As an outbreak of highly pathogenic H5N1 bird flu spread across North America this spring, researchers hoped for a repeat of what happened after another strain of bird flu arrived in the United States in December 2014. Although more than 50 million birds died or were destroyed in a matter of months, costing farmers more than $1.6 billion, by June 2015, the virus was essentially gone. Poultry outbreaks ended, wild birds stopped dying, and migratory waterfowl didn’t bring the virus back when they returned from their summer breeding grounds in Canada.
But this time it’s different. H5N1 infections in both wild bird and poultry have continued over the past summer in parts of the United States and Canada, with hopes that warmer temperatures will halt the spread. And while the 2015 outbreak primarily affected poultry farms in the Midwest, H5N1 has spread to practically the entire continental United States and infected at least 99 wild bird species, a record. Whether migratory birds will trigger additional introductions in the fall is “a million-dollar question,” said Bryan Richards, coordinator for emerging diseases at the U.S. Geological Survey’s National Wildlife Health Center.
Even if they don’t, scientists worry that the virus could continue to circulate year-round, posing a permanent threat to poultry farming and wild birds, including several endangered species. “The effects on wild birds can last for a very, very long time,” Richards says. Europe can show us what to expect: H5N1 has already become a fixture in wild birds there and has caused increasing outbreaks over the past 3 years, causing record damage to the poultry industry.
H5N1 first appeared in poultry in China’s Guangdong province in 1996 and has since caused several major outbreaks around the world. It has evolved to infect waterfowl species without causing significant damage, allowing the birds to spread the virus far and wide. In the current outbreak, waterfowl are thought to have transmitted the virus from Europe to Canada and then along the east coast. Bald eagles, owls and other predators died after eating infected waterfowl. In February, H5N1 reached Mississippi’s flight path, where snow geese and other species are migrating into northern Canada. Meanwhile, it infected poultry farms, forcing farmers to kill 40 million chickens and turkeys. Later in the spring, the virus slowly moved west.
To date, H5N1 has been detected in more than 2,000 wild birds in the United States, compared to just 99 during the 2015 outbreak; biologists suspect that the virus is much more transmissible than its predecessors. “It just exploded across the breadth of the species it was observed in,” said Wendy Puryear, a wildlife virologist at Tufts University.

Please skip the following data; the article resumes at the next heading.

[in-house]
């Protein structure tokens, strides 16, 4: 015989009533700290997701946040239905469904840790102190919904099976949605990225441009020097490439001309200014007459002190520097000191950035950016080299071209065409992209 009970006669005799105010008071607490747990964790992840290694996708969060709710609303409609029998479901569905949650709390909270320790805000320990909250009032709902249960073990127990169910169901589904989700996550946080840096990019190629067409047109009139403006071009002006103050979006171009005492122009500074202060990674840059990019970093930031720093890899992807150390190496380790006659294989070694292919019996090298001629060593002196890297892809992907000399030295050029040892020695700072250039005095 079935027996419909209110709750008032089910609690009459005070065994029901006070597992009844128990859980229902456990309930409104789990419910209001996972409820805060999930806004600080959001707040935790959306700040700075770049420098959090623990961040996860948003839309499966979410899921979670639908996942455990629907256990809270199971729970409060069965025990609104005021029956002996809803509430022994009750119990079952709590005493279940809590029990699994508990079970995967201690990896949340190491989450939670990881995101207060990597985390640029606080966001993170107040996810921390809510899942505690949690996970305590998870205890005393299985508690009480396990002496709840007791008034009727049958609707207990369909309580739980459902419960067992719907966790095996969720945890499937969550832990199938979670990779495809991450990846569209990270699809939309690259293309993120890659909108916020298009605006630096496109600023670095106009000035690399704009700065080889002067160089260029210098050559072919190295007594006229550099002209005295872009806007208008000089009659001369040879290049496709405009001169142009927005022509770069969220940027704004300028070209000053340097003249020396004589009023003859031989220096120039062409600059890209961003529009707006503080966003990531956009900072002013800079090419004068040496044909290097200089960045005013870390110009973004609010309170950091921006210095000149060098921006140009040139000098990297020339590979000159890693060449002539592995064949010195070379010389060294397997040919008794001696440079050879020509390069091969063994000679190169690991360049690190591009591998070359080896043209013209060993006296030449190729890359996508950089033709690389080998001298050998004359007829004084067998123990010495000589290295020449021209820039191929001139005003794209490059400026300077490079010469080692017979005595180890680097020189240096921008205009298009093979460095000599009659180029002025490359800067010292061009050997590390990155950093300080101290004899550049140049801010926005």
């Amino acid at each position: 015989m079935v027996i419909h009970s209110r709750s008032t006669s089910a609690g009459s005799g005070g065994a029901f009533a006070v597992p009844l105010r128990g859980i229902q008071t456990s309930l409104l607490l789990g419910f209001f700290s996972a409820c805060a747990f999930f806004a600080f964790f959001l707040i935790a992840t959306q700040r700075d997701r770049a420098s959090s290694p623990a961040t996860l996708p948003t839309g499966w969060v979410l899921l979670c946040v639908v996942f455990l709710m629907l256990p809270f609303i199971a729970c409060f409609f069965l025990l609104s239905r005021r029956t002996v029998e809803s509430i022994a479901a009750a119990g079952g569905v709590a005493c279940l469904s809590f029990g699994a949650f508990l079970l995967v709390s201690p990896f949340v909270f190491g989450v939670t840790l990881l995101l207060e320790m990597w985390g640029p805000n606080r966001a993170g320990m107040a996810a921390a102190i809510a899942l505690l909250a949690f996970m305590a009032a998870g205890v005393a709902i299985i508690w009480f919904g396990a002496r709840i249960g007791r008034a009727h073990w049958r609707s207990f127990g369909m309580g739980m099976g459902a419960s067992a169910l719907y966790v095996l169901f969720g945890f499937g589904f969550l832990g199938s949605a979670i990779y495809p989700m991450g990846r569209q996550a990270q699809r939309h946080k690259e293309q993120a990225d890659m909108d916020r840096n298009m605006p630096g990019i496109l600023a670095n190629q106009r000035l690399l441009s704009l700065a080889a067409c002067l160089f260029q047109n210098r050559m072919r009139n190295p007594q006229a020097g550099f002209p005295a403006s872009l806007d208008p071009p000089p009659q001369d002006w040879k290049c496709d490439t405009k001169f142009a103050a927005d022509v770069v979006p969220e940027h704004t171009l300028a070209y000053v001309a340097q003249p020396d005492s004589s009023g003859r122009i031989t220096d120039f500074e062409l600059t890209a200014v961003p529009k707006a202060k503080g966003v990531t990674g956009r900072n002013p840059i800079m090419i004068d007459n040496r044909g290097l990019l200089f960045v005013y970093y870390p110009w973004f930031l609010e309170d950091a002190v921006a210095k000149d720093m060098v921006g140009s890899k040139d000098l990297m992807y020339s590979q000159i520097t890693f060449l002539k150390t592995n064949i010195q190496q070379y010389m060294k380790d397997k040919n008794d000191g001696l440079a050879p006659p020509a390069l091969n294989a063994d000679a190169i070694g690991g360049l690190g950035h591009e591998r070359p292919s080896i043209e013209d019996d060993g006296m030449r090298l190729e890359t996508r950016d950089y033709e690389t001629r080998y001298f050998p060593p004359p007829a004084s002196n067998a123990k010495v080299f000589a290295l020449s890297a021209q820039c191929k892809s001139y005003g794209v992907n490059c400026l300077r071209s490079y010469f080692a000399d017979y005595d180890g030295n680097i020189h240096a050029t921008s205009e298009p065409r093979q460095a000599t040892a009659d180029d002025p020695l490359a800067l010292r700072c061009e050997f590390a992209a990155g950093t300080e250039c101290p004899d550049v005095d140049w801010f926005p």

In May, infestations started to decline, although some species were still affected. Black vultures, which pick up H5N1 when they scavenge carcasses, still die by the hundreds, says Rebecca Poulson, a wildlife disease researcher with the Southeastern Cooperative Wildlife Disease Study at the University of Georgia. “It still hits those scavengers pretty hard,” she says. And in June, researchers in New England were surprised when a second wave of infections hit seabirds. “Suddenly it was like a switch had been turned,” says Puryear.
Seabirds are particularly vulnerable because many nest in dense colonies. Gannets populations crashed in parts of eastern Canada, as they did in Europe. In Lake Michigan, Caspian terns – locally endangered – were very badly affected. H5N1 rarely infects mammals, but this wave has killed hundreds of harbor seals in Maine; Puryear and colleagues are trying to figure out whether the virus can spread between seals or whether they are all infected by birds or their feces. The United States and the United Kingdom have each seen one human H5N1 case so far.
Now all eyes are on the migratory birds, which fan out over a wide area as they return to the United States from the north and can spread the virus widely. Canadian Wildlife Service (CNS) researchers have collected samples from 1,000 snow geese at their Arctic breeding grounds, but testing them for H5N1 could take another month or two, says CNS waterfowl biologist Jim Leafloor. U.S. federal and state biologists are testing live and hunter-killed migrating ducks and geese.
Regardless of whether a new wave of infections is coming from the north, many researchers say the virus has already established itself in some parts of the United States. If those areas overlap large poultry farming areas, the consequences could be serious. Farmers can be at constant risk of major losses, and Richards says they need to maintain or tighten biosecurity measures, such as careful cleaning of boots and equipment.
There is still much to learn. In wild birds, for example, how H5N1 moves from one individual to another and between species is still a mystery, says Tufts wildlife virologist Kaitlin Sawatzki. “It’s going to be a very complicated story,” she says. “It’s hard to predict and we’re nervous.”